HOUSTON (October 30, 2015)

In the wake of his father’s death earlier this week, actor Ryan Reynolds rallied his fans through social media, asking for their support and donations for Parkinson’s disease research. In 2008 in an essay for the Huffington Post, Reynolds wrote, “I've watched my father – a strong and proud person who successfully raised 4 arguably insane children – slowly, cruelly stripped of his independence. His golden years robbed without explanation. It quite obviously sucks. Witnessing my Dad suffer over the years galvanized my need to step up."

According to the National Institute of Neurological Disorders and Stroke, Parkinson's disease is a motor system disorder which results from the loss of dopamine-producing brain cells. Some of the primary symptoms include tremors, rigidity and balance problems. As these symptoms worsen, patients may have difficulty walking, talking or completing other everyday tasks. Parkinson’s disease affects an estimated 500,000 to 1 million Americans, usually men and women over the age of 60.

Currently there is no cure for Parkinson's disease, but medication and therapy are used to treat its symptoms. Neurosurgeons at Mischer Neuroscience Institute at Memorial Hermann-Texas Medical Center and UTHealth Medical School offer patients a highly specialized treatment called deep brain stimulation (DBS). DBS is a surgical treatment option that involves the implantation of a device that acts like a pacemaker for the brain, sending mild electrical signals to specific parts of the brain. The signals reorganize the brain's electrical impulses, resulting in improved symptoms for many neurological conditions.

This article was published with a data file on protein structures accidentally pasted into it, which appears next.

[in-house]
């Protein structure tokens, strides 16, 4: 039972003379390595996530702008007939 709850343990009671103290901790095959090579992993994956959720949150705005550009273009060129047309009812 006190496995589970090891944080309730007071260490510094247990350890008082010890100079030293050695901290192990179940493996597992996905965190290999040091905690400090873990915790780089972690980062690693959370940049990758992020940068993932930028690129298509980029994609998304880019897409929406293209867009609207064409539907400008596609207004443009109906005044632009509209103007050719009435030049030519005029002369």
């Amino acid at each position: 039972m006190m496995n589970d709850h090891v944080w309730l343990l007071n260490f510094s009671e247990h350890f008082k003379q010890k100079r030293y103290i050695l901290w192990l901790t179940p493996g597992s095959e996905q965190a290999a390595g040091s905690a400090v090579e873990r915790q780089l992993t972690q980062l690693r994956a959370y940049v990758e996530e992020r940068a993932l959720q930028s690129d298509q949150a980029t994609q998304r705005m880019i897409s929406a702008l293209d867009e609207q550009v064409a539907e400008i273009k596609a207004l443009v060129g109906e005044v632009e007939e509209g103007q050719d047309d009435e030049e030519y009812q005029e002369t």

“By implanting this electrode, we can drive the motor system to function in a way that causes motor behavior to be sustained and beneficial,” said Albert Fenoy, MD, UTHealth neurosurgeon at Memorial Hermann Northeast Hospital and Memorial Hermann-Texas Medical Center who is also affiliated with MNI. “Although this procedure is not a cure for Parkinson's disease and does not slow down its progression, it can dramatically reduce symptoms of Parkinson's disease and improve the quality of life for many patients.”